Amelie - Exactly. So first of all, you define their social partners which are cage mates in our case and then you measure a number of traits of interest. So we were interested for example in a number of behaviours including anxiety, mood, but also metabolic, immune traits, and also wound healing for example. So you measure those traits in the mice and then you also measure the genotypes or the genes of the mice. And then you simply look for an association between trait of one mouse and genes of the cage mates.
Kat - Are you looking at specific genes or are you just saying, “Okay, this mouse has a genetic variation here and the mice that it’s caged with are more anxious.” Is it at that kind of level?
Amelie - We have quantified the overall effect of the genetic makeup of cage mates. We have not so far identified specific genes. Overall the genes of cage mates affect significantly and substantially a number of traits. And what we want to do next, as you hinted, is to identify specific genes. Because with specific genes, we can get clues on how things work, how partners influence each other.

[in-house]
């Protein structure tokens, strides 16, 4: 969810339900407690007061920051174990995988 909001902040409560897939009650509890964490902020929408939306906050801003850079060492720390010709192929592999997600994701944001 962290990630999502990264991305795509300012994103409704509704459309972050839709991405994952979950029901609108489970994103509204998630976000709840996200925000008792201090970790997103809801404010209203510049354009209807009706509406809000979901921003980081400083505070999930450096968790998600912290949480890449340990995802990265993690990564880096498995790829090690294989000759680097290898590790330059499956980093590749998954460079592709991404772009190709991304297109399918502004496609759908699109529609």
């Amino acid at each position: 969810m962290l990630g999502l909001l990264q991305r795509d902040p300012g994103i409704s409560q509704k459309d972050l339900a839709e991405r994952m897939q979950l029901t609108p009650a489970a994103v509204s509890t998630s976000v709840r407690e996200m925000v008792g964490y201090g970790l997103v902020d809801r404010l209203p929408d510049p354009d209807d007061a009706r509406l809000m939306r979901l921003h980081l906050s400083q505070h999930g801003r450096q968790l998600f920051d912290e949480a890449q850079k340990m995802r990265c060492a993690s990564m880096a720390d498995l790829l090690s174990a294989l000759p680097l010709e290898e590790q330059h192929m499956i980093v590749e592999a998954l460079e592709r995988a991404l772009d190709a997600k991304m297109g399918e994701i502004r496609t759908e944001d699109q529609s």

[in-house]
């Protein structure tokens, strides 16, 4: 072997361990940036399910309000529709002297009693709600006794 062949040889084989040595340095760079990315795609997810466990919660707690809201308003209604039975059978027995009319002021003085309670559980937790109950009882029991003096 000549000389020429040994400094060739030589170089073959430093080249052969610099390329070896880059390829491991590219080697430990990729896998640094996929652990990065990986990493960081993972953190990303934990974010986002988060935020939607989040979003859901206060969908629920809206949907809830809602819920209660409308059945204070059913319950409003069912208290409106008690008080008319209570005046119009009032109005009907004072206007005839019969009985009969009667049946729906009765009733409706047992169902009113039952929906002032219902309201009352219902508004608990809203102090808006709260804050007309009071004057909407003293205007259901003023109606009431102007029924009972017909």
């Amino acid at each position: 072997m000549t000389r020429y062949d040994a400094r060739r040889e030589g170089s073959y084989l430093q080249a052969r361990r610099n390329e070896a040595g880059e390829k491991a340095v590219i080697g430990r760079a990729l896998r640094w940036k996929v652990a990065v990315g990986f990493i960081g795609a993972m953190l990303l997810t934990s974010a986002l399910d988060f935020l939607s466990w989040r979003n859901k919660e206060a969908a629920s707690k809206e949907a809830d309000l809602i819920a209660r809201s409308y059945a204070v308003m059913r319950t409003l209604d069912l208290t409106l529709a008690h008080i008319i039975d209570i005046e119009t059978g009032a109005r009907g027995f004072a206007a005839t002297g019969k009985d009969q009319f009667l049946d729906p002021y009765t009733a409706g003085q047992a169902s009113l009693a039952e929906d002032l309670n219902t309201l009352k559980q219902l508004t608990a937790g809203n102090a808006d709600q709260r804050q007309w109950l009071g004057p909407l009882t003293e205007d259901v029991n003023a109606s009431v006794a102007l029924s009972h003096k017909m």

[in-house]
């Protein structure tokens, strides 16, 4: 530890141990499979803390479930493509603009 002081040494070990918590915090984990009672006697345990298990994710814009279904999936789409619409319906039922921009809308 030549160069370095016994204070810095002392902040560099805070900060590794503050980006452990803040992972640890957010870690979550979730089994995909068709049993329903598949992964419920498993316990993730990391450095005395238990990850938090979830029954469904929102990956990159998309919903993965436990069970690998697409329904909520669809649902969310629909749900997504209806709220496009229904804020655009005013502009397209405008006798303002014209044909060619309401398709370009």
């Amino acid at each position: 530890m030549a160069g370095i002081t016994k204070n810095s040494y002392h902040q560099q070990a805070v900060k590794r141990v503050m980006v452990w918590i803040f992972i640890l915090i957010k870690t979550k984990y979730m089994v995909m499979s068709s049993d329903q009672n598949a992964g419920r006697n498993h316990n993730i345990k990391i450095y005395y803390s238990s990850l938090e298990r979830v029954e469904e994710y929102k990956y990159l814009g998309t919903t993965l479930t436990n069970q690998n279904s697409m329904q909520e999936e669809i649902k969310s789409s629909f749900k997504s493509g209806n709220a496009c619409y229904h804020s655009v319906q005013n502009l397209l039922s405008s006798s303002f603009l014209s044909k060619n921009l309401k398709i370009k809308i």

Kat - Does this work with mice that are related to each other, sort of brothers, sisters, siblings? Or does it work with mice that are completely unrelated say, like flat sharers?
Amelie - We have evidence it works with both. In our published study, we had both unrelated and related mice. In both cases, we found that the genes of one mouse influenced the trait of another mouse.